Harvard could have taken help from beh eco

I came across this fanastic talk by Lawrence Summers at ICRIER ( a think-tank based in New Delhi). The talk is based on global warming and Summers stresses that emerging markets have a bigger role to play than is assumed if we are to lower global warming. It is a good talk and Summers has some good viewpoints.

However, what I found interesting was this:

I always believed as an economist that firms naturally are efficient and they do things in the least cost way and that is how it works. I discovered as President of Harvard, and I do not believe Harvard is at all unique in this respect, that we as a university engaged extensively in constructing buildings and we held those who were involved in the construction of buildings closely responsible for the cost of the building. We asked how much our laboratory can cost compared to MIT’s laboratory or compared to the budget that we set.

We made no effort in assessing the cost of the buildings to build in the lifecycle costs of the buildings, whatever it cost to heat them in the winter or whatever it cost to cool them. So what happened?

People built the buildings in ways that invested as little as possible in insulation so that they could succeed and quite consciously chose to forego opportunities to invest in energy saving that would pay itself back in three or four years when we were able to change that focus by providing special loans and such we produced a somewhat better outcome. It is clear from those who know that such opportunities are ubiquitous, that we do not have in most energy users accounting systems that succeed in giving credit for even the highest return investments that promote efficiency.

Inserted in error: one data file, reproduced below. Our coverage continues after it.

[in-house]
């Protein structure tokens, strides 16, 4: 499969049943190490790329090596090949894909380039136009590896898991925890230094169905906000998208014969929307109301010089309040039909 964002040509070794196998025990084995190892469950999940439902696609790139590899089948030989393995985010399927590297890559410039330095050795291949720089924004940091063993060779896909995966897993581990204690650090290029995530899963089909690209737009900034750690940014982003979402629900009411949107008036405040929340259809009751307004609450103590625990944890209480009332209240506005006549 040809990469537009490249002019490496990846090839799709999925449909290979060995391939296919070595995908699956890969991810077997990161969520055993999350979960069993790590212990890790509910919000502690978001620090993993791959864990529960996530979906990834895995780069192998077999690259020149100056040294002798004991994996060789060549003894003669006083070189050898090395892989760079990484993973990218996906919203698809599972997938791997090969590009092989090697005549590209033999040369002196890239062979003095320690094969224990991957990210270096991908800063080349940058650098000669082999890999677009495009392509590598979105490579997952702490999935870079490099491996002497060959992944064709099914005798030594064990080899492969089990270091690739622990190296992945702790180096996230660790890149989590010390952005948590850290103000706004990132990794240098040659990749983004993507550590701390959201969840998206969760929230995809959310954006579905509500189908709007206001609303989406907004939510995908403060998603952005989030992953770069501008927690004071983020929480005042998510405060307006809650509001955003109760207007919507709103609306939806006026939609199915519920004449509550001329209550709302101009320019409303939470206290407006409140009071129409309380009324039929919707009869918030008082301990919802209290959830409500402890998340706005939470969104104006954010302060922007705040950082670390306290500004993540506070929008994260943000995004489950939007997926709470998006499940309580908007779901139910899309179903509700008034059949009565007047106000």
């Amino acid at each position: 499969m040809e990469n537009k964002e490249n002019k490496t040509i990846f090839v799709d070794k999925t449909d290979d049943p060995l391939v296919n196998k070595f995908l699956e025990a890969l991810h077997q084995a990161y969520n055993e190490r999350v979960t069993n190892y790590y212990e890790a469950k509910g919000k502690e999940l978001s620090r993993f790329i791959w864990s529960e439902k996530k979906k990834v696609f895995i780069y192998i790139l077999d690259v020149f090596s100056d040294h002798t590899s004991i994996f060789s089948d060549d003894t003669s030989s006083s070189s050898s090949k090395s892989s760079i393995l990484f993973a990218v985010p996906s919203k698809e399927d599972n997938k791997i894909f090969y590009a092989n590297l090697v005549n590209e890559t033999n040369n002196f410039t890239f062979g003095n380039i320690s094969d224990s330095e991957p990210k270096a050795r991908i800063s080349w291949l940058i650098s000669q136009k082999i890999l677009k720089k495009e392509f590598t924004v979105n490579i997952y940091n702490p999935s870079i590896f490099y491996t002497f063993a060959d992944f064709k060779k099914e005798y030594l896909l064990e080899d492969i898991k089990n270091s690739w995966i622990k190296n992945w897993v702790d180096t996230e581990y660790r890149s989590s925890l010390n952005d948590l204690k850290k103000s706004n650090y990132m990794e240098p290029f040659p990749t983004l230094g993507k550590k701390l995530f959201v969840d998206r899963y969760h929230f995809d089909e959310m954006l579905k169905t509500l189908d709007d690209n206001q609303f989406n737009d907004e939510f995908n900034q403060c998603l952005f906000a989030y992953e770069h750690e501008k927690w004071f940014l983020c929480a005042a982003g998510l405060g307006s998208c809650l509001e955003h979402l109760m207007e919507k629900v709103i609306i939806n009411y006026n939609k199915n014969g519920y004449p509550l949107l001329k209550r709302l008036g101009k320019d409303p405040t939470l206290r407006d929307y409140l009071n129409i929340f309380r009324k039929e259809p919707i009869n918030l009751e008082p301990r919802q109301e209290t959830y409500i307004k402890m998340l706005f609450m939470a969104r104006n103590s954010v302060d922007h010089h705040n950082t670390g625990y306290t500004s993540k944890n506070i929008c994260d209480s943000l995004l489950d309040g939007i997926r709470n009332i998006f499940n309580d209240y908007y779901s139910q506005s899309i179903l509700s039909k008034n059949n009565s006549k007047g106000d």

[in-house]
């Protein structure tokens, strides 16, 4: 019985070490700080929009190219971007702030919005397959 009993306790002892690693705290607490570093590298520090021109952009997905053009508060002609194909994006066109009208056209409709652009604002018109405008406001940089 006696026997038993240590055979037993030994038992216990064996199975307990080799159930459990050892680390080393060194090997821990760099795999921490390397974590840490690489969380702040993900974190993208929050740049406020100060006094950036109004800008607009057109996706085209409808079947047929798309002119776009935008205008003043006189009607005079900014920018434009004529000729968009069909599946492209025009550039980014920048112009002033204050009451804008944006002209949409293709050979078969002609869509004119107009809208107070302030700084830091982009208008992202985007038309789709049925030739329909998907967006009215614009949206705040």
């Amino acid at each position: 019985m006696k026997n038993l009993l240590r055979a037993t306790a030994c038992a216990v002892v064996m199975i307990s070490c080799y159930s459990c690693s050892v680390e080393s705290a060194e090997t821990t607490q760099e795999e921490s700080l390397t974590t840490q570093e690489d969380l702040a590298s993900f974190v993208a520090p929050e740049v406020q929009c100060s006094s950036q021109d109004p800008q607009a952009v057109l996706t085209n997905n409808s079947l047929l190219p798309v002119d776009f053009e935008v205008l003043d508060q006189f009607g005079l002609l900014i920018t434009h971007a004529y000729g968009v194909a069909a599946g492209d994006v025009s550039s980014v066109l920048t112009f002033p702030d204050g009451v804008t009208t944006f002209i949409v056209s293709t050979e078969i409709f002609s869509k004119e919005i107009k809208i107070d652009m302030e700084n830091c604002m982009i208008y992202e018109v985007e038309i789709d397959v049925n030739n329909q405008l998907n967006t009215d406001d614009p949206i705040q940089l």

The construction firm just did what was expected- minimize expenses and this kept Harvard happy as it meant lower pay to the firm. No one thinks about spillovers to environment and by spending on insulation etc just adds to costs. So, thinking efficiently does not promise the desired outcomes all the time.

I think it would take a while for all construction to become environmentally responsible/friendly. The practices may have started in developed economies but I hardly see anything happening in emerging economies (exceptonals are always there). Apart from materials used for interiors, the construction also causes tremendous pollution because of all the materials used for exteriors.

I would propose that all accounting for construction purposes should have energy accounting as a default. Otherwise I don’t see how things will improve quickly.  People ignore these things as first it adds to their costs. Second, people might know environment is important have a short horizon and tend to ignore things which will help them many years later (A classic similarity is savings, people know savings are important but don’t save. This behavior has also been corrected by using defaults).  Third, all want to free-ride on each other as there is no accountability and with everyone expecting the other to be more responsible, we see more and more environmentally damaging constructions.

So, if a construction is proposed it should explain how much energy it indicates to save by using such and such measures. It should also indicate how it proposes to use the various construct material so that pollution is minimised. And once it is completed, the builder should review what he had proposed and tell the outcomes. The more environmentally conscious builders should also get more incentives like higher ratings, easier bank finance etc. 

We may debate on how long global warming will impact and effect. The bottomline is it is going to effect and needs policy attention.

2 Responses to “Harvard could have taken help from beh eco”

  1. Larry Summers on Harvard’s green construction inefficiencies « Says:

    […] Mostly Economics uses this admission to propose default rules for economically efficient environmental architecture. Read the post here. […]

  2. Mostly Economics Says:

    […] Amol Agrawal I had pointed out a Larry Summers speech where he suggests the importance to have energy efficient buildings ( The speech was in a […]

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